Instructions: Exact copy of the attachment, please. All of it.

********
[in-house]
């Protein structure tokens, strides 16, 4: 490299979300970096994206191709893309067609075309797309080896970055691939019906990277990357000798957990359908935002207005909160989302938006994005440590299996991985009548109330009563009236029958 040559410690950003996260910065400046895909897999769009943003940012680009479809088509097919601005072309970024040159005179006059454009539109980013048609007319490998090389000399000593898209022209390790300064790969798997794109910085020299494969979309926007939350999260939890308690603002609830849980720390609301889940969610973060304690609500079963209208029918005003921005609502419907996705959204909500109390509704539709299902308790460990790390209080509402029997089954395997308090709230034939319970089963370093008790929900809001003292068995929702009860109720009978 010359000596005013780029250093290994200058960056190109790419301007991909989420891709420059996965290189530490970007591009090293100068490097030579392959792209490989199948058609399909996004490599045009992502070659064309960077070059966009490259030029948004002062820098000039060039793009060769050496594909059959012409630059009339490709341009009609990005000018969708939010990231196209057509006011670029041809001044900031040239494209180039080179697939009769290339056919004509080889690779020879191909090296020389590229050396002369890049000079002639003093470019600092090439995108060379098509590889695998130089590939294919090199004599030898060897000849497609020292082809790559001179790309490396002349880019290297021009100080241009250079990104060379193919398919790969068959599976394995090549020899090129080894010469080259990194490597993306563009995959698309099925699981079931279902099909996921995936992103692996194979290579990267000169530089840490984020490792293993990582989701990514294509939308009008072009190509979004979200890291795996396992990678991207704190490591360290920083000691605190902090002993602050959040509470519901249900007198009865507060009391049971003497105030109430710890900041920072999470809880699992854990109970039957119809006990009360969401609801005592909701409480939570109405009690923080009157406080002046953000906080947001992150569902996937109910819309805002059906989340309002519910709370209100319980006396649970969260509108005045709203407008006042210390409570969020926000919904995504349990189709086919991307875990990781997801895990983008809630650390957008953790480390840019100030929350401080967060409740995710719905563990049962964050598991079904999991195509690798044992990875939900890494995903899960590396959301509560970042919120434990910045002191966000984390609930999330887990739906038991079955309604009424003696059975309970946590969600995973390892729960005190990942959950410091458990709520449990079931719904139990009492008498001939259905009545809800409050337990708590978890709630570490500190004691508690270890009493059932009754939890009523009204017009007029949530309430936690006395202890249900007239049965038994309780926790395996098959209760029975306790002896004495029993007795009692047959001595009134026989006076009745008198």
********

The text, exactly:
[in-house]
């Protein structure tokens, strides 16, 4: 490299979300970096994206191709893309067609075309797309080896970055691939019906990277990357000798957990359908935002207005909160989302938006994005440590299996991985009548109330009563009236029958 040559410690950003996260910065400046895909897999769009943003940012680009479809088509097919601005072309970024040159005179006059454009539109980013048609007319490998090389000399000593898209022209390790300064790969798997794109910085020299494969979309926007939350999260939890308690603002609830849980720390609301889940969610973060304690609500079963209208029918005003921005609502419907996705959204909500109390509704539709299902308790460990790390209080509402029997089954395997308090709230034939319970089963370093008790929900809001003292068995929702009860109720009978 010359000596005013780029250093290994200058960056190109790419301007991909989420891709420059996965290189530490970007591009090293100068490097030579392959792209490989199948058609399909996004490599045009992502070659064309960077070059966009490259030029948004002062820098000039060039793009060769050496594909059959012409630059009339490709341009009609990005000018969708939010990231196209057509006011670029041809001044900031040239494209180039080179697939009769290339056919004509080889690779020879191909090296020389590229050396002369890049000079002639003093470019600092090439995108060379098509590889695998130089590939294919090199004599030898060897000849497609020292082809790559001179790309490396002349880019290297021009100080241009250079990104060379193919398919790969068959599976394995090549020899090129080894010469080259990194490597993306563009995959698309099925699981079931279902099909996921995936992103692996194979290579990267000169530089840490984020490792293993990582989701990514294509939308009008072009190509979004979200890291795996396992990678991207704190490591360290920083000691605190902090002993602050959040509470519901249900007198009865507060009391049971003497105030109430710890900041920072999470809880699992854990109970039957119809006990009360969401609801005592909701409480939570109405009690923080009157406080002046953000906080947001992150569902996937109910819309805002059906989340309002519910709370209100319980006396649970969260509108005045709203407008006042210390409570969020926000919904995504349990189709086919991307875990990781997801895990983008809630650390957008953790480390840019100030929350401080967060409740995710719905563990049962964050598991079904999991195509690798044992990875939900890494995903899960590396959301509560970042919120434990910045002191966000984390609930999330887990739906038991079955309604009424003696059975309970946590969600995973390892729960005190990942959950410091458990709520449990079931719904139990009492008498001939259905009545809800409050337990708590978890709630570490500190004691508690270890009493059932009754939890009523009204017009007029949530309430936690006395202890249900007239049965038994309780926790395996098959209760029975306790002896004495029993007795009692047959001595009134026989006076009745008198």